Experts to present tumor DNA, breast and jaw reconstruction studies at PSRC annual meeting

What:

The Plastic Surgery Research Council (PSRC) focuses on awareness surrounding compelling research relating to the field of plastic surgery.

Credit: Plastic Surgery Research Council

This year, the PSRC annual meeting will take place in Baltimore, bringing together hundreds of researchers to share the latest on the field of reconstructive surgery. Justin Sacks, M.D., M.B.A., chair of the PSRC and director of oncological reconstruction at Johns Hopkins, will host the start of the conference, called the Local Program, at The Johns Hopkins Hospital. A variety of Johns Hopkins experts will present their research at the remainder of the conference, to take place at the Hyatt Regency at the Baltimore Inner Harbor. All reporters interested in attending are welcome; please contact us at [email protected]

Full conference agenda and information can be found here.

When:

Thursday, May 2, through Sunday, May 5, 2019

Where:

Local Program, Thursday, May 2, 7–11 a.m.

The Johns Hopkins Hospital, Chevy Chase Bank Auditorium (Zayed 2117) in the Sheikh Zayed Tower
1800 Orleans Street, Baltimore, Maryland 21287

Scientific Sessions

Hyatt Regency, Baltimore Inner Harbor

300 Light Street, Baltimore, Maryland, 21202

Some sessions of interest:

Ex Vivo Expanded Regulatory T Cells Combined with Short-Term Costimulation Blockade Prevent Rejection of Vascularized Composite Allografts

Thursday, May 2, 2:50 p.m. EST

After extreme tissue loss, reconstructive transplantation has proven therapeutic, but requires long-term immunosuppression medication to prevent transplant rejection. In hopes of preventing the body’s immune response from rejecting the transplanted tissues while lessening the requirement for drugs, researchers are using expanded T cells taken from the body coupled with a chemical that will modify the T cell response. The results are being tested using a rodent hind limb transplantation model. This model has been successful thus far in preventing rejection of the transplant tissue as well as longer skin graft survival without maintenance therapy.
 

Two-Stage Prosthetic Prepectoral Breast Reconstruction: A Comparison of Tissue Expansion with Carbon Dioxide and Saline

CONCURRENT SESSION 2: CLINICAL

Friday, May 3, 8:24 a.m. EST

This study examines how Aeroform — a breast tissue expander filled with carbon dioxide — can be used for breast tissue reconstruction using a hand-held remote, without the use of a needle. Johns Hopkins Medicine plastic surgery resident Karan Chopra and his colleagues determined that women who underwent a mastectomy and received Aeroform expanders as opposed to saline tissue expanders had a 100 percent successful treatment outcome, compared with 94 percent in the groups they examined with saline expanders. Additional advantages when using the Aeroform device for prepectoral breast reconstruction include reduced infection rates, lower cost and fewer follow-up appointments.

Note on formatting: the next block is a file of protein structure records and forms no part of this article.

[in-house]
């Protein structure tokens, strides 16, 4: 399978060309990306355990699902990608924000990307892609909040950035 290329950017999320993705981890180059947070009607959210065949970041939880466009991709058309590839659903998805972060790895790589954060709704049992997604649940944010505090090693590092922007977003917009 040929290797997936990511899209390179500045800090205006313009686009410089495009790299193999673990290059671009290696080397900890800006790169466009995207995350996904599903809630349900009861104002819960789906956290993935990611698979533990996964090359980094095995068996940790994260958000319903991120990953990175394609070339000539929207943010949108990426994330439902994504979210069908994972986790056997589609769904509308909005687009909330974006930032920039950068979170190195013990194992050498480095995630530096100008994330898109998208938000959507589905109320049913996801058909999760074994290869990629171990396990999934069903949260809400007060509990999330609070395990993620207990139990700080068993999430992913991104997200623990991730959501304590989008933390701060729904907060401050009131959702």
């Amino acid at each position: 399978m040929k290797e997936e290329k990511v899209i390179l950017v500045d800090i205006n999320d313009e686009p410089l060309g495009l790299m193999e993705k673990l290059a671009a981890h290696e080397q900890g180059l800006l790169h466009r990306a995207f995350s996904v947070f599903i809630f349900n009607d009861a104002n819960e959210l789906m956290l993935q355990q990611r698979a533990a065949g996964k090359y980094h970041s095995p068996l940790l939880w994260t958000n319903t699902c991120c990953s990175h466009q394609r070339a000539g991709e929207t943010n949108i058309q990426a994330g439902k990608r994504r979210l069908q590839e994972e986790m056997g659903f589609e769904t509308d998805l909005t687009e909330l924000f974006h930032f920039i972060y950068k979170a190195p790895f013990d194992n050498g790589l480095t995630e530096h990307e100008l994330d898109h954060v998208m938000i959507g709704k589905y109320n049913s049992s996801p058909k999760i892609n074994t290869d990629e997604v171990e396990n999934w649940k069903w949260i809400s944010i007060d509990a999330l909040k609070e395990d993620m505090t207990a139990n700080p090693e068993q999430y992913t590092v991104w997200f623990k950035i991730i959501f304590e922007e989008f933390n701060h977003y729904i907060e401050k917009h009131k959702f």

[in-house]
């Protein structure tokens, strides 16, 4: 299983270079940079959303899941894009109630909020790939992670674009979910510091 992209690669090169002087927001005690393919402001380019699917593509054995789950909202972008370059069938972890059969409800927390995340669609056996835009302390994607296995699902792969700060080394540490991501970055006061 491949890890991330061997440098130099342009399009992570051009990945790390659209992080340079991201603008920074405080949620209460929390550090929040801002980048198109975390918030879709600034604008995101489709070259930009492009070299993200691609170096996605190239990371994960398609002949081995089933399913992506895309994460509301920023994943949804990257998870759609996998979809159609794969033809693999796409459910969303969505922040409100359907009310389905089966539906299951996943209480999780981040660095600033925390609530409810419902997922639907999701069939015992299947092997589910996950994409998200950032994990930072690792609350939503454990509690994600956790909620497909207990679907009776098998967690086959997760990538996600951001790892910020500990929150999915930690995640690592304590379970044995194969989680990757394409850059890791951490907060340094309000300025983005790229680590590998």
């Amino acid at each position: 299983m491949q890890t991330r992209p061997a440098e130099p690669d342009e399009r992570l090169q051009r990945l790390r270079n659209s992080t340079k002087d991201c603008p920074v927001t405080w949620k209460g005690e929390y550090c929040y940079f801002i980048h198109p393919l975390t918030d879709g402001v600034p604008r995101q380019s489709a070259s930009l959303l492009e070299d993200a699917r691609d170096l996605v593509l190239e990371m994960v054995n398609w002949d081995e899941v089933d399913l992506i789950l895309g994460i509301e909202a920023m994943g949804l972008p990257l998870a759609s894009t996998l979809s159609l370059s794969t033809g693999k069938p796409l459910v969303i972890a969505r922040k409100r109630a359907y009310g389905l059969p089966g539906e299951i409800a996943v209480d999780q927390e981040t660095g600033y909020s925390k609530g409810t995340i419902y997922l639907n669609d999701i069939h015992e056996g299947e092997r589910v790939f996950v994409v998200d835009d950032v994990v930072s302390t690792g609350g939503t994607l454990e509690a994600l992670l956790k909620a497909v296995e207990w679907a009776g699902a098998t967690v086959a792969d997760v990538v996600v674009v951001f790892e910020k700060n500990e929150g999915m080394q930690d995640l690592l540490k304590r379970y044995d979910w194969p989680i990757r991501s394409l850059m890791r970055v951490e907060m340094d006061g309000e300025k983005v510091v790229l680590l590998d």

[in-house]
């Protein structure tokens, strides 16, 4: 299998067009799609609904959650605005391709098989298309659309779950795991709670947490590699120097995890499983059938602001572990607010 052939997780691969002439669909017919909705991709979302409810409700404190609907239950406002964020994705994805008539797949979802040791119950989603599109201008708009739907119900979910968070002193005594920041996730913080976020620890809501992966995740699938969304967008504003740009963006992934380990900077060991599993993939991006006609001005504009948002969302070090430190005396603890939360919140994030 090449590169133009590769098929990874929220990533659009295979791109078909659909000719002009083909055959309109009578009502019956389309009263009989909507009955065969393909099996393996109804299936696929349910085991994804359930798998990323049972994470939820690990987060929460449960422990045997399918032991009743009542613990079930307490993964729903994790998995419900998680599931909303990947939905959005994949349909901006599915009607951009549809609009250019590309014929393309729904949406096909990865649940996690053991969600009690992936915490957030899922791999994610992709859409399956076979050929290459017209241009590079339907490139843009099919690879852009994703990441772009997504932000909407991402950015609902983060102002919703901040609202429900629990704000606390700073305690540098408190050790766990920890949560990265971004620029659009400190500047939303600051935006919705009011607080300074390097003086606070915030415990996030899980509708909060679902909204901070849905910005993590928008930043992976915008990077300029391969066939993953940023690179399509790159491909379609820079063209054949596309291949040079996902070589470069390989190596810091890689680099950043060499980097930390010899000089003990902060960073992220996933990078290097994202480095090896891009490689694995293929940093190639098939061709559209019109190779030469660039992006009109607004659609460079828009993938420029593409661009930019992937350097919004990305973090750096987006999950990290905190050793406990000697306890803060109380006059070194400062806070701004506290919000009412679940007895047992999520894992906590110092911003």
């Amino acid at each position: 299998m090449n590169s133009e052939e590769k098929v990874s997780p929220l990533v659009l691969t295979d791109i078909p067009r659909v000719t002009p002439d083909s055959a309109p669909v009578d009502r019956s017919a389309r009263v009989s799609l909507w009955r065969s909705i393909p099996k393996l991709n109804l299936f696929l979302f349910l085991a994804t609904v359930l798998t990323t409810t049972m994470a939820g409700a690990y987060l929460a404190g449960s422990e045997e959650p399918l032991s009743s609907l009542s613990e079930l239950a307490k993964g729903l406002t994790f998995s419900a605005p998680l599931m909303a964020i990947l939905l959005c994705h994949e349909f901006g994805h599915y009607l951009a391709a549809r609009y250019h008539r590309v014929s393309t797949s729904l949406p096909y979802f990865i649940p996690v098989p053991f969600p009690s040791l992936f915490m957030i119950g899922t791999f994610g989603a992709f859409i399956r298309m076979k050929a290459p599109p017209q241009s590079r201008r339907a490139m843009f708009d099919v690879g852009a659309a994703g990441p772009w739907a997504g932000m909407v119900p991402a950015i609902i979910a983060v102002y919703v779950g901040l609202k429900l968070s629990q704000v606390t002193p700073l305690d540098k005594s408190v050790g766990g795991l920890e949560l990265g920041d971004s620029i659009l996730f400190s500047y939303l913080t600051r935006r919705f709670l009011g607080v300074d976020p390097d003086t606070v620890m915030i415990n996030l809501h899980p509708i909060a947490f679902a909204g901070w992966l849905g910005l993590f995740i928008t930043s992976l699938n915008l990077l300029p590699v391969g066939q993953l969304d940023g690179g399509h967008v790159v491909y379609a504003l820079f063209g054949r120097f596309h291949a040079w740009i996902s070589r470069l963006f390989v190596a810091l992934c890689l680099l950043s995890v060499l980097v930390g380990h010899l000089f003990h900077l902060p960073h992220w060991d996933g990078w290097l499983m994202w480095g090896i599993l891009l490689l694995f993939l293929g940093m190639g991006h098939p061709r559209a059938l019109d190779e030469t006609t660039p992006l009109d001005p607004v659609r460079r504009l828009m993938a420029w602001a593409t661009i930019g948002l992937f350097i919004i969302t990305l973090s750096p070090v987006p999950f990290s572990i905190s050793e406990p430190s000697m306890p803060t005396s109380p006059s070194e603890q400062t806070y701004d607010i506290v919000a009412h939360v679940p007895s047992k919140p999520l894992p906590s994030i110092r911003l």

Three-Dimensional Scaffold-Free Spheroids with Fibroblast/Macrophage Co-Culture for In Vitro Fibrosis Modeling

Friday, May 3, 1 p.m. EST

Plastic surgery researchers will discuss how the team developed and used a 3D, scaffold-free spheroid system developed from human fibroblast cells called spherical micro-tissue, which mimic actual tissues. When grown in appropriate conditions, the fibroblast cells converge into lumps, or spheroids, which can then be used to design surgical implant material, develop medications and screen for fibrosis. When treated with immune cells, the spheroids are able to initiate an immune response similar to that seen in the body. This method showed “that fibroblasts in spheroid had higher expression levels of fibrosis genes compared to the 2D monolayer control 3D.” The model reacted as expected to a variety of new anti-fibrotic drugs and screening in comparison to methods that are currently used.

The Effect of Padded Adhesive Dressings and Body Position on Sacral Interface Pressure

Friday, May 3, 2:04 p.m. EST

During surgery or in the inpatient setting, padded adhesive is used in hopes of reducing pressure ulcers or skin problems. Johns Hopkins Medicine research fellow Michelle Seu will talk about how padded adhesive bandages used on surgical sites to reduce hospital-acquired pressure ulcers may prove beneficial in decreasing pressure on the sacrum and spinal column, based on the patient’s positioning. Researchers examined pressure on the sacrum as well as the patient’s body mass index to determine results.

Minimizing Implant Infection and Capsular Contracture Through the Use of Antibiotic-Eluting Nanofiber Coatings

Saturday, May 4, 8:08 a.m. EST

Bacterial contamination following implant-based soft tissue reconstruction contributes to significant health care costs, patient complications and sometimes death. In an effort to reduce the incidence of infection, Johns Hopkins plastic surgery resident Bartlomiej Kachniarz and his colleagues designed a nanofiber-hydrogel composite sheet device that absorbs antibiotics and tested it in a rodent implant model to see how well it could work. The nanofiber hydrogel device contributed to a reduction in soft tissue infection, implant exposure and peri-implant capsule formation.

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